What do mathematicians do

Lots of interesting math floating around the internet this week:

(1) Numberphile had an incredibly cool set of videos featuring Ron Graham talking about Graham’s Number,

(2) The NY Times had two articles on math education:  Why do Americans Stink at Math by Elizabeth Green and Don’t Teach Math, Coach It by Jordan Ellenberg,

(3) Two really interesting blog articles:  Jordan Ellenberg describes progress on understanding the rank of elliptic curves:  Are Ranks Unbounded? and Cathy O’Neil produced a neat little python notebook to walk people through RSA’s encription algorithm:  Nerding out: RSA on an iPython Notebook, and

(4) The “Twitter Math Camp 2014” teacher conference was happening in Oklahoma, which make for 100’s (of not 1000’s) of interesting discussions on twitter about teaching math.

All of of the fun math plus all of the ideas about teaching math made me want to step back and talk to the boys about what mathematicians do.    The math theme of the week seemed to be the difference between bounded and unbounded sets, so I tried to let that idea shape the discussion today.

We began by talking about Platonic solids.    Before turning on the camera we built a few of the Platonic solids out of our Zometool set for props.  Then we talked about what these shapes are and if there are infinitely many of them:

Next we talked about the prime numbers.  Ellenberg’s book How not to be Wrong has a wonderful discussion for a general audience about the prime numbers and I’ve been meaning to use some of his ideas to talk about the primes with the boys.  Luckily for me, right off the bat the boys were asking some questions about primes that Ellenberg answers. The main topic in this part of the talk is about the of primes, though my younger son wonders about the gaps between primes that will discuss in the next video:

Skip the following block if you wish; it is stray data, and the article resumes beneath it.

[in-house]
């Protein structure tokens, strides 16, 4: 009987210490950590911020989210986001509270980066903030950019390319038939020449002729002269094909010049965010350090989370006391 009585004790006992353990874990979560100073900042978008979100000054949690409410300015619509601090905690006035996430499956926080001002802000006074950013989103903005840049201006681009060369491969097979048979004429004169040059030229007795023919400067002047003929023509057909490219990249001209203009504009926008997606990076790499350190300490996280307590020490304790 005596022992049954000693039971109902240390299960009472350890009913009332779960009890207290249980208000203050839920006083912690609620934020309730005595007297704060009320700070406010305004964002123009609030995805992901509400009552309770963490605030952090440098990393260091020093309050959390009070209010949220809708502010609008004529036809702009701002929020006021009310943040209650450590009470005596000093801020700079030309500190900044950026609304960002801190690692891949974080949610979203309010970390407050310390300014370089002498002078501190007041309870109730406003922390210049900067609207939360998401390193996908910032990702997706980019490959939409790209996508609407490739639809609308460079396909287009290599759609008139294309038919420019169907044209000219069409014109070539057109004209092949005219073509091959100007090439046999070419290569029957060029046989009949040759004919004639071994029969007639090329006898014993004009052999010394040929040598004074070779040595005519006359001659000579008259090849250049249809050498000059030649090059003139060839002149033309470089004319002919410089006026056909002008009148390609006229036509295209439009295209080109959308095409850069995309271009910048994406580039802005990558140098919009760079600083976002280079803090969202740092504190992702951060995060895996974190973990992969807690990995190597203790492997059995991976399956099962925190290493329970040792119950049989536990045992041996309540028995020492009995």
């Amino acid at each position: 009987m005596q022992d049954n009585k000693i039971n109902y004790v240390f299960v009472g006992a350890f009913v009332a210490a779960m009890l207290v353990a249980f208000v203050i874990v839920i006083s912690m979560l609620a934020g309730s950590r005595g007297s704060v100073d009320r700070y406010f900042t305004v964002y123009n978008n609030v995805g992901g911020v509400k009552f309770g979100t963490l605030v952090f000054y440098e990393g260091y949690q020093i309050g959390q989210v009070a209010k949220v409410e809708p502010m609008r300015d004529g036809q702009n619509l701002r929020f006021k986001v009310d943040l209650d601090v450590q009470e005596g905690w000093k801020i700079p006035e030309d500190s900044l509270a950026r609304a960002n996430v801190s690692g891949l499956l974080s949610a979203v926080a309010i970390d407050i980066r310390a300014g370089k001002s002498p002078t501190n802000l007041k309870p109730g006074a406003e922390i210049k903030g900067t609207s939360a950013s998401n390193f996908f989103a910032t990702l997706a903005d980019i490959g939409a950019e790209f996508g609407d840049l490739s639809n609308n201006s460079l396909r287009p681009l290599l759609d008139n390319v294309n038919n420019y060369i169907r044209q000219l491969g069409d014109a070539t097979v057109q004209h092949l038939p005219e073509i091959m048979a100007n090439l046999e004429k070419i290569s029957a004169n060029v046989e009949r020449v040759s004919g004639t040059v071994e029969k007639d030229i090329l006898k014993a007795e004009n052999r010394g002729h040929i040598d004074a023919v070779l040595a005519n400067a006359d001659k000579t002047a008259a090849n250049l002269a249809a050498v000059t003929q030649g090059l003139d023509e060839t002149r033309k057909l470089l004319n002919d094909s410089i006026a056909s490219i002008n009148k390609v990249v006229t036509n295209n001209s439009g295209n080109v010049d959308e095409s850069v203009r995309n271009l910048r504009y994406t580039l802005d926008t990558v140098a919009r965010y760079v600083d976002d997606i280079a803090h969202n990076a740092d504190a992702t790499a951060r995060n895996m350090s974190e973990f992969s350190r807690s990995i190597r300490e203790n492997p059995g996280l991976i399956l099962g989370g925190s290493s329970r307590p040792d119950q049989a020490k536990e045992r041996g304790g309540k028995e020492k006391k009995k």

Next, gaps between the primes. The boys seemed pretty interested in how the primes spread out. Ellengerg’s idea of using the even numbers and powers of 2 as an example turns out to be a really nice hook, and provides a great framework for talking about the new bounded gaps result:

After spending 10 minutes talking about some fun results about prime numbers, I wanted to spend the last few minutes talking about one way that prime numbers come into play in our daily lives. This part was inspired by Cathy O’Neil’s piece this week. I sort of daydreamed for a bit about an “rank of elliptic curves for kids” talk, but, um . . . , no.

What I focused on instead was the idea from O’Neil’s python notebook that it is easy to multiply two numbers and not so easy to factor. This idea forms the basis of encryption algorithms. Elliptic curves come into play, too, and Ed Frenkel discusses that a little bit in this fascinating video: Elliptic Curves and Cryptography.  But again, that’s for another day.

Definitely a fun week. Neat to see some new and exciting ideas from math in some blogs, and fun to see so much spirited discussion about math education. I think that many of the ideas in theoretical math will appeal to kids – Graham’s number and cryptography are just the two that emerged this week – and it is fun to be able to talk about these ideas and why mathematicians find these ideas interesting with my own kids.

Now, in the spirit of teaching and coaching from Ellenberg’s NYT article, I’m off to Boston to coach Brute Squad.